Draque wrote:
Pyromaniakal22 wrote:Ok, i think that the best way to go for this one, is that, i believe that the killing of the first born was more of God saying "Ok, fine. I turned your river to blood, sent flies, gnats, frogs and the like, I gave you boils and threw flaming rocks from the sky, I did all this crap and you STILL aren't listening? Wtf? Fine, maybe if i kill off your firstborn that might make you pay attention. Geeze." Or something of the like. After all, there were plenty of warnings before the killing started, and God was ignored. I'm not really sure i see that as petty.


This is one that I really do have more trouble agreeing with. A modern parallel would be one man shooting the other's dog over a banking dispute. The dog has nothing to do with it and no idea that it's going on, but is punished regardless. The Bible is generally very clear on its god punishing people who defy his will and rewarding those who uphold it... but babies are completely out of the loop. They lack the will or understanding to do either. Whether or not he had the right to take their lives in the account, it just seems very contrary to most of the other teachings of the Bible, and very, well... petty to me.
I think Alikat had some very good points about this one,
Alikat wrote:YOU and *I* are afraid of death, so we see it as punitive when God takes a life, but that is obviously a misperception since God has killed everyone who ever existed except the one named Enoch and the people currently alive, all of whom will be dead within 120 or fewer years.

So I reject the entire premise that a God can be less than entirely moral for taking away life, if it was that God that gave said life int he first place. If I borrow your car and you take it back, does that make you immoral for taking "my" car? No, because I just BORROWED the car.
though i get what you're saying here.

Draque wrote:I try not to be, but I know that sometimes I can be... overly eager to debate Biblical stuff. In all honesty I suppose it's mostly due to my wishing I could make the arguments to religious authorities who had power over me when I was younger (and were considerably less civil than yourself). If that makes me sound abrasive at times, I apologize. It's something I'm aware of and try to minimize.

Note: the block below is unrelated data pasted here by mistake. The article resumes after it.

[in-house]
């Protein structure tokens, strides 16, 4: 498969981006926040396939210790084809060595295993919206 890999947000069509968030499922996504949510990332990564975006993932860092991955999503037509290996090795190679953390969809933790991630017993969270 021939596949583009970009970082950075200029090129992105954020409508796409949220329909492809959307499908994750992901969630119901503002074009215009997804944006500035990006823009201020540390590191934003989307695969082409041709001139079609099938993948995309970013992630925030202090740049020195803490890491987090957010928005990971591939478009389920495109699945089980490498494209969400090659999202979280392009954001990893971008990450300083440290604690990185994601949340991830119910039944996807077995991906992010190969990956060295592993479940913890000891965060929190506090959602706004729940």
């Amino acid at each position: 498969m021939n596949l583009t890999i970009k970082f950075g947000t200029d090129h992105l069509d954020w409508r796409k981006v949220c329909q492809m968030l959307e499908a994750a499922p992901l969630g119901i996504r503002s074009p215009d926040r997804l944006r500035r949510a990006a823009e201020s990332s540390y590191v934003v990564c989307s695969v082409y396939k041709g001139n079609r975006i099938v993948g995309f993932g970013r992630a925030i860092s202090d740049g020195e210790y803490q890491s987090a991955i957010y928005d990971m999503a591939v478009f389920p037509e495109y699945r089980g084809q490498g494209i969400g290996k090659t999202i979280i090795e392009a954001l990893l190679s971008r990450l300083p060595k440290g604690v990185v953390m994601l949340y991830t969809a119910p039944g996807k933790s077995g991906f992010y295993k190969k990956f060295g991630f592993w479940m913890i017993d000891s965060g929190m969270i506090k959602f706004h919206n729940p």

I'd like to hear the whole story here, out of curiosity, sometime, if you wouldn't be opposed. But for now, on to the last bit.

Draque wrote:Anyhow, here's the question that I mentioned earlier. It's related to the age old question of whether God is the author of evil. Is the god you worship capable of evil? If he intended to, could he do something that by the standards he himself established was unarguably wrong? Many pastors and preachers that I've asked have responded that God is all powerful, but as a creature outside of time can't contradict his own nature, as he is unchanging. For the most part it seems like a satisfactory answer to me, but it does mean that they god they worship isn't quite all powerful. You've been very specific in that your god is all powerful in all ways. That would mean that he has the potential for evil, though.

Ah, ok, i get what you're saying. Hopefully this'll answer satisfactorily for you. In what i have been taught, sin is simply the absence of God. Initially, everyone is with him through the Law he's written in your heart (aka: your conscience) Mostly everyone listens to it, and goes with what it's telling you. But it's the times that you turn away from your conscience (aka: turn away from God's will) and do something that can be a sin (evil). Ergo, God is not capable of evil, since that would mean He is capable of being without Himself (and that just goes back to that shaky ground of "well, if He can't be without Himself, then He's not all-powerful, now is he?" To which i say, if that is your only argument that you recurse back to that, then just stop arguing, lol, no offense) but anyways, no, God is not capable of evil since He would need to be in absence of Himself.

Again, any more questions? Keep em coming.
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Re: CALL FOR ACTION

Postby draque » Mon Apr 28, 2008 9:40 pm